Is a 700 Credit Score Good
A credit score of 700 or higher is generally considered a good credit score. With a 700 credit score, most borrowers are eligible for just about any type of financing and usually qualify for low interest rates on home loans, car loans, and credit cards. Still, there could be a few things lurking in your profile that could be preventing you from having an even higher score, and may even disqualify you from borrowing money from a conventional lender.
Missed Payments and Charge-offs
While a 700 credit score is a good score, it’s not a great score. Often times, those with a 700 credit score are generally doing things right, and could easily have a much higher score, but there are one or two things on their credit report dragging them down. While it is unlikely someone with a 700 credit score has several late payments, unpaid bills, and charge-offs, it could be possible that there could be something you missed, hiding somewhere deep inside your credit report. Most often, something that slipped through the cracks such as an unpaid medical or utility bill, a wireless bill or some other miscellaneous charge that you lost track of a couple years ago could be reporting on your credit report even though you no longer receive bills from the original lender or collector. It is very wise, even for people who feel like they’re on top of their credit, to periodically check their credit report to ensure something hasn’t been forgotten that could turn into an even more significant issue in the future.
Another common reason for a credit score that could be doing much better than 700 is errors in reporting from an old account, or even a current account. These types of errors happen much more often than you may think, and seemingly insignificant errors can have a drastic effect on your credit score. This is another case in which checking your credit report periodically, can help you take your 700 credit score to new heights. Checking your credit report and contacting any listed account that you feel is reporting information incorrectly can clear things up and help increase your credit score. Examples of this could be an old credit card account showing a high balance, a current installment loan showing all payments are on time but that the principle balance has remained unchanged since the loan originated, an account that shows late payment, or an account that shows charged off that you have already paid off.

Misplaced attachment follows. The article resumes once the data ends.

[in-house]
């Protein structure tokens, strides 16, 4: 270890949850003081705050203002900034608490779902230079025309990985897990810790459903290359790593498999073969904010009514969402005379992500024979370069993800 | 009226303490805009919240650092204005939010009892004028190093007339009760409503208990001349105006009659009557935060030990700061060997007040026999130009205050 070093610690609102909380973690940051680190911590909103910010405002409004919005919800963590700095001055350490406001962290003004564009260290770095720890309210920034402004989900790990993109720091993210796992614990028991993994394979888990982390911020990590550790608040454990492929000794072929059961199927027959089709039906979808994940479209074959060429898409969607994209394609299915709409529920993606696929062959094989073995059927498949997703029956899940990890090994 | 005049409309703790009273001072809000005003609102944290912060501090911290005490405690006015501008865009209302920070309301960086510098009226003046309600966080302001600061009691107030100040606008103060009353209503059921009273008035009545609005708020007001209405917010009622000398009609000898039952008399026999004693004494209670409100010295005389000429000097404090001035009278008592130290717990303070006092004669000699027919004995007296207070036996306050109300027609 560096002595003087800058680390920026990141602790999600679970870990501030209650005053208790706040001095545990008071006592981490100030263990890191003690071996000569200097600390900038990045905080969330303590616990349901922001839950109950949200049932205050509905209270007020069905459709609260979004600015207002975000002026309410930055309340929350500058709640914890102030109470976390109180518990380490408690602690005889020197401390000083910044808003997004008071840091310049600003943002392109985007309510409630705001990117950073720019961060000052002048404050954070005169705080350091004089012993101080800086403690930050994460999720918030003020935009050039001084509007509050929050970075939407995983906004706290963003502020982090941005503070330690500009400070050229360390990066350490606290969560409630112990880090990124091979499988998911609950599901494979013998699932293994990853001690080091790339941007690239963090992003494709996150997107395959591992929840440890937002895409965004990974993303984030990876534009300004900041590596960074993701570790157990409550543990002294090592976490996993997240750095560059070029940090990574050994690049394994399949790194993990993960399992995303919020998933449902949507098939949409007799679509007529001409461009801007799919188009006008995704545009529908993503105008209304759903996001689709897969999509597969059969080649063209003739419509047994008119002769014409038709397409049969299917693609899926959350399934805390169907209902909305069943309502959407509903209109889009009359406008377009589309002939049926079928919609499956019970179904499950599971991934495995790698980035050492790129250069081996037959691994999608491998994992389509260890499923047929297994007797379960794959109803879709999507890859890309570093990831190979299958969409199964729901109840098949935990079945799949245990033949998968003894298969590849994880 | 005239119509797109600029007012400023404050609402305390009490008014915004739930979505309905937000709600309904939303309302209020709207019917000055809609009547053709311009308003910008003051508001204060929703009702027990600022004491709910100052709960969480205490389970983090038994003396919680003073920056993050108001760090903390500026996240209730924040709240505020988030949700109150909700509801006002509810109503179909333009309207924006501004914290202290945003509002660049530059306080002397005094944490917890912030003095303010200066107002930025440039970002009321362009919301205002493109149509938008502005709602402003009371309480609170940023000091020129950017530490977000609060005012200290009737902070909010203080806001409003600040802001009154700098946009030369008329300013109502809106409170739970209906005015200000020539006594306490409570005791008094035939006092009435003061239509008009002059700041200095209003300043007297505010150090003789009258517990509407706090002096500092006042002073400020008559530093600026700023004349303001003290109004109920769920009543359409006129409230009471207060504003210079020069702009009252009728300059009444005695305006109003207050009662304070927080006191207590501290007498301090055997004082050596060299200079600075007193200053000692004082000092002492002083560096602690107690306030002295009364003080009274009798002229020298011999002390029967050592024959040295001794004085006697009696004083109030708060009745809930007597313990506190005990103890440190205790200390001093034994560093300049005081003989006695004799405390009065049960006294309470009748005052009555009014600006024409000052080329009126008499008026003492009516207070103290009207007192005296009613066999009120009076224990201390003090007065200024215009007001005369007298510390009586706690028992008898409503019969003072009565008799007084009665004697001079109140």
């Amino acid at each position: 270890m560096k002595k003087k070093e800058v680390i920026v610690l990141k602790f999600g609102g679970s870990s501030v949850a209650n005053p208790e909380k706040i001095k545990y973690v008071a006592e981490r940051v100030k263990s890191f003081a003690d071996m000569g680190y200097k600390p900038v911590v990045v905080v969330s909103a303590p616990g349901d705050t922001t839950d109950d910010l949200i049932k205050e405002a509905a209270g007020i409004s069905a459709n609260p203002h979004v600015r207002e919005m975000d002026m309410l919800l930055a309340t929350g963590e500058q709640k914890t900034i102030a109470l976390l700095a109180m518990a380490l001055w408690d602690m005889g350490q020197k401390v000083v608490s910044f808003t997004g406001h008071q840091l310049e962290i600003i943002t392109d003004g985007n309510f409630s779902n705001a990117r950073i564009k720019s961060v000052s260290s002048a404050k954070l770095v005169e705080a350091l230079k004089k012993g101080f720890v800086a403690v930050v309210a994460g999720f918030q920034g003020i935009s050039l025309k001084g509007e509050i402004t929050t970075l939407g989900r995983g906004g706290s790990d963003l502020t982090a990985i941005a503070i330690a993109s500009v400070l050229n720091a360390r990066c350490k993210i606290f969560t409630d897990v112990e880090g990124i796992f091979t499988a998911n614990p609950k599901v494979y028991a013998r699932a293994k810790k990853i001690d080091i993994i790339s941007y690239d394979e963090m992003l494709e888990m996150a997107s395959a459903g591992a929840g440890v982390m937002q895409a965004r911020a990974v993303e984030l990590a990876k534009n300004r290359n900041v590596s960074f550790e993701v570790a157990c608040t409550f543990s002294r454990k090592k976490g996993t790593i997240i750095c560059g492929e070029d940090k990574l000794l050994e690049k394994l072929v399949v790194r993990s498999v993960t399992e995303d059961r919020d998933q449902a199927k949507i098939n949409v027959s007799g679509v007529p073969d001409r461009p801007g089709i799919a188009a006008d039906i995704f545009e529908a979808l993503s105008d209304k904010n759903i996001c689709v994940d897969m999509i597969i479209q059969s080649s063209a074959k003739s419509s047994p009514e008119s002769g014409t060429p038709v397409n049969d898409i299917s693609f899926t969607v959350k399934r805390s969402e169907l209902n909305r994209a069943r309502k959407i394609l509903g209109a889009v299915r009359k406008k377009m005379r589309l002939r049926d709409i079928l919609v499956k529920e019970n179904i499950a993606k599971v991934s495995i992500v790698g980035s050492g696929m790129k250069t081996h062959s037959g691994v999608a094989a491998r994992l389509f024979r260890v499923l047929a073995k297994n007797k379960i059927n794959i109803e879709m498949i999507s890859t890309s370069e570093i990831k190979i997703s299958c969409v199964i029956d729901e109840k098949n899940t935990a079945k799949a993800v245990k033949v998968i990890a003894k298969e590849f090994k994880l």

When you have a 700 credit score, you’re doing pretty good. Some people do this without even trying, just by paying all of their bills on time. The difference between a 700 credit score and a 750 credit score however, could be as simple as reigning in your account balances. For example, if you add up your total combined credit limit on all of your revolving credit lines combined, and the amount you owe is more than 20% of this number or less than 5%, you are most likely pulling down your credit score. If you have installment loan balances that are still fairly close to the original loan amount, this too can have a negative effect on your credit score. It is always important to consider how much of your credit you are using, because the banks will use this information to consider how much new debt you can safely take on.
Can I Improve My 700 Credit Score
When you already have a credit score of 700 or higher, improving your score can be very simple, but often requires more time than would be necessary when trying to improve a lower credit score. Other than the few issues mentioned above that could be hindering an otherwise better score, building up from a 700 credit score basically involves doing more of the same and just waiting for this to result in a higher score which can take years.
Age Your Credit
The age of your credit is strongly considered when reporting agencies calculate your credit score. While you may have done all the right things to get where you are today, if the average age of your credit lines is low, you may just have to wait. You will usually see peak improvement when the average age of your accounts is around 5 years old.
Number of Accounts
It is possible to have a 700 credit score with just 1 well aged account with good payment history, however many lenders will look into your credit report and consider this insufficient credit history regardless of your score. It is also important to note, that your score will most likely not go any higher than this without some credit building. Most people with top credit scores usually have around 20 accounts or more.
Just about everyone has at least one credit card, but when calculating your score, the banks and credit rating agencies are also considering your experience with different types of credit. It is important to have different types of accounts showing on your credit report. Installment loans such as a car loan, mortgage loans, store credit card, major credit cards, and student loans are all different types of credit in the eyes of the credit bureaus. Having a diverse credit report is looked upon favorably and can drastically improve your score. This can also help with the number of accounts you have, but if you only have one or two types of accounts now, opening these new accounts will impact the average age of your accounts. Again, diversifying your account types can greatly improve your credit score, but it can take time.